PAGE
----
How to Write Compelling Discussion Questions That People–Including Yourself!–Will Want to Answer!

How to Write Compelling Discussion Questions

What makes a good discussion question? The kind that not only generates a conversation in others, but also makes you, the originator of the question, want to answer it, as well? Read on to find some of our tips for crafting discussion questions that get people talking!

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Go beyond “yes” or “no” questions–or questions that will only generate a sentence response.

A compelling discussion question requires an answer that needs at least a few paragraphs to answer. On a basic level, this means going beyond questions such as, “Do you like to reread books?” (which could prompt one to answer simply, “Yes,” or “No”) and adding a little bit more, such as, “Why or why not?”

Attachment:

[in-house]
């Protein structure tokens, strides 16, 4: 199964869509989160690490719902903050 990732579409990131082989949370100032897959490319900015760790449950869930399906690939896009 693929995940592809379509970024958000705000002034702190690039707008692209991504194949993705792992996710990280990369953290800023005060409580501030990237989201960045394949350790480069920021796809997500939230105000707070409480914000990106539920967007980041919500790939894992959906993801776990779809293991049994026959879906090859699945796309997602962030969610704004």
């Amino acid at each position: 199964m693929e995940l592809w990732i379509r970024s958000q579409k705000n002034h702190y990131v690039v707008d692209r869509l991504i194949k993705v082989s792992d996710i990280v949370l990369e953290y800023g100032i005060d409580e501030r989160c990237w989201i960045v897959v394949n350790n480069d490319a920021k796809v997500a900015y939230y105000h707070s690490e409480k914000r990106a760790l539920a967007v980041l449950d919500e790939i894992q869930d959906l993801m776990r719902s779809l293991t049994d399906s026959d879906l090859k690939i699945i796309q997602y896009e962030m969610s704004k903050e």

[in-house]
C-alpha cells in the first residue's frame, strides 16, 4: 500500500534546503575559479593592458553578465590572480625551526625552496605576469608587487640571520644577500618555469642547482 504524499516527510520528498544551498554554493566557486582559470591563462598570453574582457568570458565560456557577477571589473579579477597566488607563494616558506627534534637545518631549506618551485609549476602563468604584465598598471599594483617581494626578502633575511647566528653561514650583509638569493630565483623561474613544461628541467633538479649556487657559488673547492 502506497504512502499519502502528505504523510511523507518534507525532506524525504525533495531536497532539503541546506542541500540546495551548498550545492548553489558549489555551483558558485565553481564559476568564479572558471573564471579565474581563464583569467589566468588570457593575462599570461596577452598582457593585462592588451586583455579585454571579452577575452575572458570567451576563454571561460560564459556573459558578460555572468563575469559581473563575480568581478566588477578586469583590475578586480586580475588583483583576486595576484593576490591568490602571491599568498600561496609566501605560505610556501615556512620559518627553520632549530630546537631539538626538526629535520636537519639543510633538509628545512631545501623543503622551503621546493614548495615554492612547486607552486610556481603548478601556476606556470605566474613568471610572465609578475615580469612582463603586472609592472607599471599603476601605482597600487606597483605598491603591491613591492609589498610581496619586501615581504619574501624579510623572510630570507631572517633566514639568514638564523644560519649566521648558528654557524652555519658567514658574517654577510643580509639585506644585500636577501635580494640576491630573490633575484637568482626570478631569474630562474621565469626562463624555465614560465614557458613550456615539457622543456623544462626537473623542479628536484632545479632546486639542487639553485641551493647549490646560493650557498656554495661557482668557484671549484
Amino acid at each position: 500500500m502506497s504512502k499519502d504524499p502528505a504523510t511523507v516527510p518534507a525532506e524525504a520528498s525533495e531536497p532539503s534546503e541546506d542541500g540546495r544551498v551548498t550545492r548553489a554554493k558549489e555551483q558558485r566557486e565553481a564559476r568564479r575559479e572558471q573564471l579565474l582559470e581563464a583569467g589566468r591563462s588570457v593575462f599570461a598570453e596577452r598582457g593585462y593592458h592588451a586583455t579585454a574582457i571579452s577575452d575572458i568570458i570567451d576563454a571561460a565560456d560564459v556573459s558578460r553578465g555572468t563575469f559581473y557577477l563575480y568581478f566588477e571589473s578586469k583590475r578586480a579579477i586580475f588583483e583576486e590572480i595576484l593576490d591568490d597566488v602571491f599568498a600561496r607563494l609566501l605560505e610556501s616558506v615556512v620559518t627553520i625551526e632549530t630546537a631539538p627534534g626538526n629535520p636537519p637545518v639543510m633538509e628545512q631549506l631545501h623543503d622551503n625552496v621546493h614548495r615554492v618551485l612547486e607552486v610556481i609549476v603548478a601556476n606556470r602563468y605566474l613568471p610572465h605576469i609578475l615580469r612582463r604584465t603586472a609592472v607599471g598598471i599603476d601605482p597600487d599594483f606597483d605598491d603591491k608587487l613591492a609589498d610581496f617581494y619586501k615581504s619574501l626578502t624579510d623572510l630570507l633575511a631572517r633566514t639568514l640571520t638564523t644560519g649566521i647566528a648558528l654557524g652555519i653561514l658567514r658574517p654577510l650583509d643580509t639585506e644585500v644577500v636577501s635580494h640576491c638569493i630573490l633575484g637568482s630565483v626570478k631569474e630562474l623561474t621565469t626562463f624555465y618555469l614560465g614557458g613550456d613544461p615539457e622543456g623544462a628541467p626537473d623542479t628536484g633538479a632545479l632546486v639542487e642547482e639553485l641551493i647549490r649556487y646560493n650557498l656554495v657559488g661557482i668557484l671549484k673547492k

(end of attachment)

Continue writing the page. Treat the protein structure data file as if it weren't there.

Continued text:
However, it also means avoiding questions that would generate easy responses that do not in turn generate more discussion. For example, a question such as, “Where do you like to store your books?” even though it is not a “yes or no” question, will likely receive simple answers such as, “On my bookshelf” or, “On the nightstand.” There is not a lot more to say in response, except perhaps why (“It’s convenient,” or, “I ran out of room on the shelf”) and even that requires only another sentence. Furthermore, these answers are unlikely to generate further discussion from other readers unless someone comes up with a really novel and useful way to store books. The conversation will end with each person saying where they keep books and no one really talking to each other.